If nothing else, "Sons of Provo" makes you want to watch "This is Spinal Tap" all over again to see how this sort of thing should be done.
This locally made musical "mockumentary" from some of the people involved in "The Singles Ward" is clearly trying to mine laughs from the same kind of material as "Spinal Tap." And "Sons of Provo" is amusing but only in spurts.
The film's title refers to Everclean, a fictional Utah County trio led by singing brothers Will and Danny Jensen (Will Swenson and Danny Tarasevich). The group has recently lost a member and is in the audition process to find his replacement.
Of the hopefuls, the standout is clearly Kirby Layborne (Mormon-cinema stalwart Kirby Heyborne), a naive scrapbooking specialist who definitely has the musical talent, if not the dedication they're looking for. Unfortunately, that also puts him in the middle of a power struggle between the brothers, which only worsens when Will tries to take their music in a somewhat "edgier" new direction.
There are also subplots involving the various band managers, including Will and Danny's cousin (Peter Brown, who co-wrote the screenplay) and one of Kirby's ex-girlfriends (Jennifer Erekson). Neither of those characters or their respective situations are as funny as they should be.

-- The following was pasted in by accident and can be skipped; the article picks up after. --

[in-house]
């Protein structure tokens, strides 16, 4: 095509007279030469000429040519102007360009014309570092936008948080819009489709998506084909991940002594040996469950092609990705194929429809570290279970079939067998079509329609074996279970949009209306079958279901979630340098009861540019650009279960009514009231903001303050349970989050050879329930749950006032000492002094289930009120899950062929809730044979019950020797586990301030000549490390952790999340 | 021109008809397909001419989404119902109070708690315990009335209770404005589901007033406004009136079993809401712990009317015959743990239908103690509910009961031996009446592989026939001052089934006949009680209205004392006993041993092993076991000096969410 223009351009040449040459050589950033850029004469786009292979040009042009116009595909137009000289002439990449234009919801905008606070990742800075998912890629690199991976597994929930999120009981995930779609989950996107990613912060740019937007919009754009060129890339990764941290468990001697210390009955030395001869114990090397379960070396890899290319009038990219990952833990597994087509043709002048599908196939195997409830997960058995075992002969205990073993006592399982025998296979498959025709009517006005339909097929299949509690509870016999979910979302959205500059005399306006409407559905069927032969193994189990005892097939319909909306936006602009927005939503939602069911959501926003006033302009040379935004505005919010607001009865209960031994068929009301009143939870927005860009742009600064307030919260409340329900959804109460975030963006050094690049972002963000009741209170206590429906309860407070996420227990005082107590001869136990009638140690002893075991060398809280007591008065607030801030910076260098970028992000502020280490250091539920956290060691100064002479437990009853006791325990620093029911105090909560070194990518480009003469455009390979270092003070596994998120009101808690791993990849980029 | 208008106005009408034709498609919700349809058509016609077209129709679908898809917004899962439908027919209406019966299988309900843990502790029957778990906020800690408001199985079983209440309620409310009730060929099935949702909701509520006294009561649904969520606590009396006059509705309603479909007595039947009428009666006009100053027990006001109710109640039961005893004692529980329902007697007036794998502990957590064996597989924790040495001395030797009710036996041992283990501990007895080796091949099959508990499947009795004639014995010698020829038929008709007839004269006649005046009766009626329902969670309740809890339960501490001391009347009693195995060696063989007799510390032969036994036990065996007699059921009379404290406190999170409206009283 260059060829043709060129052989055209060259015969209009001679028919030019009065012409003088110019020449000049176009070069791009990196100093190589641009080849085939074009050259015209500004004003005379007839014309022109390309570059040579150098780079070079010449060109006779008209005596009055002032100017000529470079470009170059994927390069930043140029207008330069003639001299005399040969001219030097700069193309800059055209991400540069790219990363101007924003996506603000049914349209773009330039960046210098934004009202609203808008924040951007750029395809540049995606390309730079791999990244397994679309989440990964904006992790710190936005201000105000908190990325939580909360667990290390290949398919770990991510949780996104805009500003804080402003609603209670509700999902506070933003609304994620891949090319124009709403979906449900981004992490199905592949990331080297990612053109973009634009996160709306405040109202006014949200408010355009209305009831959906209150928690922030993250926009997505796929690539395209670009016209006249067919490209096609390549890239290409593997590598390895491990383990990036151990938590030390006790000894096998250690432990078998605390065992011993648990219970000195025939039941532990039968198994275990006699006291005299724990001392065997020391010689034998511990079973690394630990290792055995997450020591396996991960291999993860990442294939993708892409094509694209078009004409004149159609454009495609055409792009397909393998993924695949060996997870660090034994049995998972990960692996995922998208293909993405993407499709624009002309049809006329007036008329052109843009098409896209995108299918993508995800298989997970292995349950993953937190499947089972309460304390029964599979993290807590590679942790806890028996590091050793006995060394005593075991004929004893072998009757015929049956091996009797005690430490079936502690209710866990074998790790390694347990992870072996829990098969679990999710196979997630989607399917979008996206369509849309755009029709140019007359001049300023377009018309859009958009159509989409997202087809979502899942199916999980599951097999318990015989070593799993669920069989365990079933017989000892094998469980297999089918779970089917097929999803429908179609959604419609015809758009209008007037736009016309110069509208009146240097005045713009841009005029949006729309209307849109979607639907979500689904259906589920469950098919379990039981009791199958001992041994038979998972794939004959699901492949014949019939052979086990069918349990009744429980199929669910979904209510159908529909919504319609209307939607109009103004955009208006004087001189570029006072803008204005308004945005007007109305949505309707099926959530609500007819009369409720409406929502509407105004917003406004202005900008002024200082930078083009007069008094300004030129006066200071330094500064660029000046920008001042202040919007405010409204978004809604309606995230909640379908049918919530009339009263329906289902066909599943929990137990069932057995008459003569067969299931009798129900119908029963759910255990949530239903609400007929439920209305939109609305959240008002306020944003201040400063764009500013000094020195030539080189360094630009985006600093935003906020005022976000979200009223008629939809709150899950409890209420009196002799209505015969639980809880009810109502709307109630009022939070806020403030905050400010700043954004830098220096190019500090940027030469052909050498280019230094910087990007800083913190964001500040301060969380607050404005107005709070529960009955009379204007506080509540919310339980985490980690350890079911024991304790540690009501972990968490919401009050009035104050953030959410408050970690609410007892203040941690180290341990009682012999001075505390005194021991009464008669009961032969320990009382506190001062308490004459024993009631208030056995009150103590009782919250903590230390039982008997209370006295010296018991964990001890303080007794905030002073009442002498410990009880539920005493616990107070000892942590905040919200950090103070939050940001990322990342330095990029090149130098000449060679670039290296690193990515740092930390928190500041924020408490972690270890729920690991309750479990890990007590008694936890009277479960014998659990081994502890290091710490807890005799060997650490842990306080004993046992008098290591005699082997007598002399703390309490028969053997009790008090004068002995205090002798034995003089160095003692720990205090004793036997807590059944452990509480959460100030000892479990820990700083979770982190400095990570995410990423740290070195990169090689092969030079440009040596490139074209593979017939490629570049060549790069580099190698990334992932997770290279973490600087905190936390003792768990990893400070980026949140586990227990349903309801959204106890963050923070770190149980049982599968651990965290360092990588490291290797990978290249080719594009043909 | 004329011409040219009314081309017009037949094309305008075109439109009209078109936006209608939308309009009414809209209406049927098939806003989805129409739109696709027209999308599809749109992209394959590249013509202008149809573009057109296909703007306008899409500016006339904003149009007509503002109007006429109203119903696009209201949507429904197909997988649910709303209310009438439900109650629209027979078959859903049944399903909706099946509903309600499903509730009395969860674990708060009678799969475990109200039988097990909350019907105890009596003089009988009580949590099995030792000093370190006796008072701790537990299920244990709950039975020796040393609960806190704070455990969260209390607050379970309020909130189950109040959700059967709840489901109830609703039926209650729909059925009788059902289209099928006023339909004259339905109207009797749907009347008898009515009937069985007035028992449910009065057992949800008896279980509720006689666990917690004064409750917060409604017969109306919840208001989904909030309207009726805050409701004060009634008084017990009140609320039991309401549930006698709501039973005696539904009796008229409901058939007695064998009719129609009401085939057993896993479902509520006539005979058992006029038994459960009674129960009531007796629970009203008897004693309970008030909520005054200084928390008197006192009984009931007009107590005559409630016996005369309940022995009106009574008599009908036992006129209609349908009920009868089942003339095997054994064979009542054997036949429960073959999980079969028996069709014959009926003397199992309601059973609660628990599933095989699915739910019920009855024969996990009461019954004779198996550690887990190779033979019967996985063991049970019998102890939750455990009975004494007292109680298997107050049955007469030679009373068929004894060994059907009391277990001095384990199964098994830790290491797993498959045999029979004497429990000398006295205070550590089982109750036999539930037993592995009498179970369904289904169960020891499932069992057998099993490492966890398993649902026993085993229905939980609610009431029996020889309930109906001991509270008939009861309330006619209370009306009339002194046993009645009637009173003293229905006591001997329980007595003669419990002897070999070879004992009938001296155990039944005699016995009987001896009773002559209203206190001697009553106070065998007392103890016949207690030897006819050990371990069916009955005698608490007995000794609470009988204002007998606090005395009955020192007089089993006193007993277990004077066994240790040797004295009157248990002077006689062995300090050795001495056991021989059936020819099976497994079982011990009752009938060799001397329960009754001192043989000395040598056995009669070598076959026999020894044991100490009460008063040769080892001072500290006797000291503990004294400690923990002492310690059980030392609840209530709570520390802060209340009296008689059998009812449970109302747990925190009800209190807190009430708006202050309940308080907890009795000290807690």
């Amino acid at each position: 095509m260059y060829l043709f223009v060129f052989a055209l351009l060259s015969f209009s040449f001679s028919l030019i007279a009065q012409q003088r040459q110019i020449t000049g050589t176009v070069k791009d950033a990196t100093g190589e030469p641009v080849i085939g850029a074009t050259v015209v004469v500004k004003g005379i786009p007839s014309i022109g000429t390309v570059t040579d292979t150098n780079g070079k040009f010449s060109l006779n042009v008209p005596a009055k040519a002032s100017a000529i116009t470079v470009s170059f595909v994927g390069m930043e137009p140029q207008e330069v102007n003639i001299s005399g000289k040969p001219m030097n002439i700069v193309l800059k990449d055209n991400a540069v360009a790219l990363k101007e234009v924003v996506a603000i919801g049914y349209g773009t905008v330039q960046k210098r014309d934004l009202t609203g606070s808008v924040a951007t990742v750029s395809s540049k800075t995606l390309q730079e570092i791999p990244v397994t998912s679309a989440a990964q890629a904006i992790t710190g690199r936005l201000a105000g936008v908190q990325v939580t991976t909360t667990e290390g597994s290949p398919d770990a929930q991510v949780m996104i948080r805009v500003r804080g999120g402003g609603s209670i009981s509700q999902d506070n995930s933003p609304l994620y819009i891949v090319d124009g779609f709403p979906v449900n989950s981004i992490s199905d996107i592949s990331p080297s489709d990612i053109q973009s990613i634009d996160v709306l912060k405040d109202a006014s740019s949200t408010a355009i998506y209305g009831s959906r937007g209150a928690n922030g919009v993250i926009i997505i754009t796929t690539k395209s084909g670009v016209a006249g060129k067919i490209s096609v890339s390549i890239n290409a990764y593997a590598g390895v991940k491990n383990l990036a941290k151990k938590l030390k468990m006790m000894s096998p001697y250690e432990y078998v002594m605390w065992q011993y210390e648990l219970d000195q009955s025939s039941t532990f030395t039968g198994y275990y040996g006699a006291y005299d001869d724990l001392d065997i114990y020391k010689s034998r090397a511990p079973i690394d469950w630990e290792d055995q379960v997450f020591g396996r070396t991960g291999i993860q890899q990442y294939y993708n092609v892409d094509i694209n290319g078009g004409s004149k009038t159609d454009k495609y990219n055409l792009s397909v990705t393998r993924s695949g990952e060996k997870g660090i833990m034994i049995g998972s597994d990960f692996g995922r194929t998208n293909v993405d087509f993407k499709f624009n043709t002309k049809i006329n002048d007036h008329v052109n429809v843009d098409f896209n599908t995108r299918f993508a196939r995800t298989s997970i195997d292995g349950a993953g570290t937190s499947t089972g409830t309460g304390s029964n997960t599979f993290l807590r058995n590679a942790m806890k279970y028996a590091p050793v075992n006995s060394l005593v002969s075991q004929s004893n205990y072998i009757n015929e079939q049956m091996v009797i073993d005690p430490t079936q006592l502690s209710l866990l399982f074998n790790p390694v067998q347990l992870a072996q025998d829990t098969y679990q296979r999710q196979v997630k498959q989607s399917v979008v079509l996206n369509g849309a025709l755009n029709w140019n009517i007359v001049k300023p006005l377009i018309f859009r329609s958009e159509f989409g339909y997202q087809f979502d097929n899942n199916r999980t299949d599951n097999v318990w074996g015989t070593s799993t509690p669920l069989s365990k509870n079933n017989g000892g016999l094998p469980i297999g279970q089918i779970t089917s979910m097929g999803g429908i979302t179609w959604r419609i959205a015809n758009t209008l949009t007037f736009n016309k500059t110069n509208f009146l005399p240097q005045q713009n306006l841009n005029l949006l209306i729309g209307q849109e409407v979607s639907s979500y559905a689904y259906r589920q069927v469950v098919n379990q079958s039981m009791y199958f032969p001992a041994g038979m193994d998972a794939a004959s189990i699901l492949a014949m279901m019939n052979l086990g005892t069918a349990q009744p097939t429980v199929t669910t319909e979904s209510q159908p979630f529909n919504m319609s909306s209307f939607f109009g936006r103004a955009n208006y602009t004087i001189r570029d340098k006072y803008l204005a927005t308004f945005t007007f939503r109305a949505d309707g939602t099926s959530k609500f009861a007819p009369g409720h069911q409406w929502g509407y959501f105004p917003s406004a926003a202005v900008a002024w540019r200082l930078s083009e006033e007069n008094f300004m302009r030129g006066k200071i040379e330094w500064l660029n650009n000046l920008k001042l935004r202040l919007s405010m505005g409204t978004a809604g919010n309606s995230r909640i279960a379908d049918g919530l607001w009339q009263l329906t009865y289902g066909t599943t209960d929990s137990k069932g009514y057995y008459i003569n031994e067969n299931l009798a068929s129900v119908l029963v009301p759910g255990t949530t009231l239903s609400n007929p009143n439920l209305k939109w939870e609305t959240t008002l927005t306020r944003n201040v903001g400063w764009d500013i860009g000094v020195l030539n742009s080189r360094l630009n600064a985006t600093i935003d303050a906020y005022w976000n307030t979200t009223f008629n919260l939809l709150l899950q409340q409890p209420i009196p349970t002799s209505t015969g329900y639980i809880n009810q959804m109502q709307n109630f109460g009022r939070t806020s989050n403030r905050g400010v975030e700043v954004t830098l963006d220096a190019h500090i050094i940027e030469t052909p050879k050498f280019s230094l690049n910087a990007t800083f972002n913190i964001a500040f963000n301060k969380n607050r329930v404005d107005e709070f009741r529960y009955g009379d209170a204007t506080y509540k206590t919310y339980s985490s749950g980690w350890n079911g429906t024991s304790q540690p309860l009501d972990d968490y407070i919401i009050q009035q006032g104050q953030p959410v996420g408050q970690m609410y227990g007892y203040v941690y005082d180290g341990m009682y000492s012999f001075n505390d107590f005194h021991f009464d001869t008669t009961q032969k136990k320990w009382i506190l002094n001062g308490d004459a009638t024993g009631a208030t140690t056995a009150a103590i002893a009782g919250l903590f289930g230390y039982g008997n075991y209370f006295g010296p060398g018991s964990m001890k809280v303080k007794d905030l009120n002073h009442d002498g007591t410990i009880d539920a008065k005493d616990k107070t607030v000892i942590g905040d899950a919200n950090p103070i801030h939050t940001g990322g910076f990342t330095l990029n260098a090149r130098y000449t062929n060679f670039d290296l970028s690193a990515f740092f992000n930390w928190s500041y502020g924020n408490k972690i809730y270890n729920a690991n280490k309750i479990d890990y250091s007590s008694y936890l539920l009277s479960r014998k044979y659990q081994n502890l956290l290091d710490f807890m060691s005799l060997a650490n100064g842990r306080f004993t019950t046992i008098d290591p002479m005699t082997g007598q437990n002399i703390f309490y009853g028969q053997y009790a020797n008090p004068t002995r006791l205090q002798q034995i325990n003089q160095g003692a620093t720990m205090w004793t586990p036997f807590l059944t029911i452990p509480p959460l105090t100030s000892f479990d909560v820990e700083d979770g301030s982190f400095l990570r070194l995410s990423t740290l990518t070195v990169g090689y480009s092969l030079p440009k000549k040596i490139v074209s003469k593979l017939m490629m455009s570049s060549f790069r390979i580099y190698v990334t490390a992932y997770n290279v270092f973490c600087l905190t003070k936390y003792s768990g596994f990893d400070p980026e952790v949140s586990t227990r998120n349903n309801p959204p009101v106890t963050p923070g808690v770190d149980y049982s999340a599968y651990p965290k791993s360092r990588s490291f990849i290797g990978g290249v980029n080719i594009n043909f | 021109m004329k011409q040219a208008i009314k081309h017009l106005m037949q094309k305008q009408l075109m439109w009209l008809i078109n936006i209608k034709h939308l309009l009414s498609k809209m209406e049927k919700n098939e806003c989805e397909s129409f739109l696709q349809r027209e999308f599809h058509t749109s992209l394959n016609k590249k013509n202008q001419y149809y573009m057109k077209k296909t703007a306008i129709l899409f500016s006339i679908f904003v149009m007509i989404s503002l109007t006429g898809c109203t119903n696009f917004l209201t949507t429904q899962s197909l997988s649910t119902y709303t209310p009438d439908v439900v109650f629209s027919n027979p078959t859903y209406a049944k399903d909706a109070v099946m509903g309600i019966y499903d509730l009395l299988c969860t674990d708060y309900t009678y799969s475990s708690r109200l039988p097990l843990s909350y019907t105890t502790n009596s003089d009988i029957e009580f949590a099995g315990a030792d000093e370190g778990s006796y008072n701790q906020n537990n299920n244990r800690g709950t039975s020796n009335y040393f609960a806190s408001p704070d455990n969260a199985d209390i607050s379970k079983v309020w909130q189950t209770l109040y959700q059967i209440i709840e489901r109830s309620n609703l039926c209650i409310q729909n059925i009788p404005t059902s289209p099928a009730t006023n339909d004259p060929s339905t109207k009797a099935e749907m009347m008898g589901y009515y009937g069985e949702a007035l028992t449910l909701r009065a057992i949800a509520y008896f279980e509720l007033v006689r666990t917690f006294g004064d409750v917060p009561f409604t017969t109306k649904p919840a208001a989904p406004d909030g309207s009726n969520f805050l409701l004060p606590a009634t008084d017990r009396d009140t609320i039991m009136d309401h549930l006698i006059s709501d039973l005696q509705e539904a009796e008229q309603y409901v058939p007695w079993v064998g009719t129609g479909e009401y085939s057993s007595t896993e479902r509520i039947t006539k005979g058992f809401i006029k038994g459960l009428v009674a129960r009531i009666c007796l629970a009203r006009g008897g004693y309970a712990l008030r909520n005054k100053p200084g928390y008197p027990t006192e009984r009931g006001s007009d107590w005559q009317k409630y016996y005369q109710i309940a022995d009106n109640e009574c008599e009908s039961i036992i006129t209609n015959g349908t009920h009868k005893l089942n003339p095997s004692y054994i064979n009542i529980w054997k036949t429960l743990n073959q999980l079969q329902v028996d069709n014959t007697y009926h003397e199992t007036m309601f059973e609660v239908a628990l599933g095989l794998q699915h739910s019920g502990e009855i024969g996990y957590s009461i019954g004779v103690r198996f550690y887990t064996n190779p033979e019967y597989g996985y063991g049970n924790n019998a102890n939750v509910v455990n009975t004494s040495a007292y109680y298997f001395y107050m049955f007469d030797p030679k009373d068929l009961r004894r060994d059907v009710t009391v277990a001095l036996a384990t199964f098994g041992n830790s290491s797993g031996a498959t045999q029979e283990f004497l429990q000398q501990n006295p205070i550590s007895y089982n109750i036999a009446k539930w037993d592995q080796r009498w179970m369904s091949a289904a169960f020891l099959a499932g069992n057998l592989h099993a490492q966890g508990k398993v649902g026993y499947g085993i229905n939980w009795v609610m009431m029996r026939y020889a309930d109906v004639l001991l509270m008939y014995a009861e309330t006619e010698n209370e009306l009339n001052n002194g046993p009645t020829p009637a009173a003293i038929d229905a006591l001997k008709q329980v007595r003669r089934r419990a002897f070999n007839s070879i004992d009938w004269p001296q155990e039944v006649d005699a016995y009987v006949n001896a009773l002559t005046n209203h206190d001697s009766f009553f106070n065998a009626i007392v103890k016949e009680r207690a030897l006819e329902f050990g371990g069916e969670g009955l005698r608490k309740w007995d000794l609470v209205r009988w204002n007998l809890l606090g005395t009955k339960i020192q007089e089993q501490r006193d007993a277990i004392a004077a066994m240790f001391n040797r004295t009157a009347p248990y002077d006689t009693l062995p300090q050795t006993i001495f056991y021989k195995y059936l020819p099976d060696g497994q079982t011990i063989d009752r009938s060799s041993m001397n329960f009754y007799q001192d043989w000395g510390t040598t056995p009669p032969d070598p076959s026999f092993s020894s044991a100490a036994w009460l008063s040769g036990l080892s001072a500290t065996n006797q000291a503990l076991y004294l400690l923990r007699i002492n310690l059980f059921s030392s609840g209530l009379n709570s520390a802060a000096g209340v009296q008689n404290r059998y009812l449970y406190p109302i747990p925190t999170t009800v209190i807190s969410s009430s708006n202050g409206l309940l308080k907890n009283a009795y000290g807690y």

The first and funniest third of the movie suggests the filmmakers might really be on to something. However, the middle third is more scattershot, with fewer genuinely funny gags. And by the final third, the film has become much too serious for its own good, ending on a false note.
And there's not nearly enough music. That's a huge mistake, because the boy-band parody songs with a decided LDS edge are easily the most amusing aspect of the movie.
Also, the film falls into the same trap as most other LDS comedies, with too-specific-to-the-culture jokes that only Mormons will understand, and supposedly funny cameos, a cliche of the genre.
Still, the three lead actors do have their moments, especially Heyborne, who's as likable as ever and has a surprisingly good singing voice (as evidenced by his performance of the song "Beautiful Inside").
"Sons of Provo" is rated PG for scattered use of mild profanity and some creative use of curse-word "alternatives," some mildly vulgar humor involving bodily functions, and some slapstick violence (including some brawling). Running time: 93 minutes.
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